Unhandled Exception:
System.Net.WebException: Error: SendFailure (Error writing headers) ---> System.Net.WebException: Error writing headers ---> System.IO.IOException: The authentication or decryption has failed. ---> Mono.Security.Protocol.Tls.TlsException: The authentication or decryption has failed.
at Mono.Security.Protocol.Tls.RecordProtocol.ProcessAlert (AlertLevel alertLevel, AlertDescription alertDesc) [0x00000] in <filename unknown>:0
at Mono.Security.Protocol.Tls.RecordProtocol.InternalReceiveRecordCallback (IAsyncResult asyncResult) [0x00000] in <filename unknown>:0
--- End of inner exception stack trace ---
at Mono.Security.Protocol.Tls.SslClientStream.EndNegotiateHandshake (IAsyncResult result) [0x00000] in <filename unknown>:0
at Mono.Security.Protocol.Tls.SslStreamBase.AsyncHandshakeCallback (IAsyncResult asyncResult) [0x00000] in <filename unknown>:0
--- End of inner exception stack trace ---
--- End of inner exception stack trace ---
at System.Net.HttpWebRequest.EndGetResponse (IAsyncResult asyncResult) [0x00000] in <filename unknown>:0
at System.Net.HttpWebRequest.GetResponse () [0x00000] in <filename unknown>:0
at FloydPink.Flickr.Downloadr.Logic.UpdateCheckLogic.UpdateAvailable (FloydPink.Flickr.Downloadr.Model.Preferences preferences) [0x00000] in <filename unknown>:0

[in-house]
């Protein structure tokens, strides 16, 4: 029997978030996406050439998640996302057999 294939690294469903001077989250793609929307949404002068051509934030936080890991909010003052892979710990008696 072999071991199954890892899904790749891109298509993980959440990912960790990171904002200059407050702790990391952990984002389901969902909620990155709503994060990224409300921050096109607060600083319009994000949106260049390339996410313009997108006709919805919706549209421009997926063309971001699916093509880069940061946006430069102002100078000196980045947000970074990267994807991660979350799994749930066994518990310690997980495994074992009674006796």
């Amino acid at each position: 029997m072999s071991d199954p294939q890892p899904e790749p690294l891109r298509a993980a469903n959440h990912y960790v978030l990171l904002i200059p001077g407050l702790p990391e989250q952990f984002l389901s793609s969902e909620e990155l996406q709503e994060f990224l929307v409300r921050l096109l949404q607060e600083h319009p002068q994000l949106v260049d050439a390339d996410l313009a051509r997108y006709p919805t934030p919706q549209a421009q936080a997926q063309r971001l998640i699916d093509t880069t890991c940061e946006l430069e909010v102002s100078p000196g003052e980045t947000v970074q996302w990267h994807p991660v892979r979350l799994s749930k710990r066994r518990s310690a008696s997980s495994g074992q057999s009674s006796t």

at FloydPink.Flickr.Downloadr.Presentation.LoginPresenter.ApplyUser (FloydPink.Flickr.Downloadr.Model.User user) [0x00000] in <filename unknown>:0
at FloydPink.Flickr.Downloadr.Logic.LoginLogic+<CallApplyUser>c__async0.MoveNext () [0x00000] in <filename unknown>:0

It looked like the fix might have been related to this github issue and the best way to fix it was: mozroots --import --ask-remove. I did that. I tried mozroots --import --sync, especially after reading the Mono Security FAQ, but to no avail.

Turns out, the fix was cleaning out Flickr’s Sharing & Extending — there were accounts that had access for companies that had closed down (remember Qoop anyone?). But weirdly, there were two varying “flickr downloadr” authorisations (one had a version string attached to it).

Glad that was fixed but it seems like an app that would take a long time to actually get going. My next plan is to install this on a Linux box and sync it to an always on box. Presumably all this will “just work”, since Mono/GTK looks the same everywhere.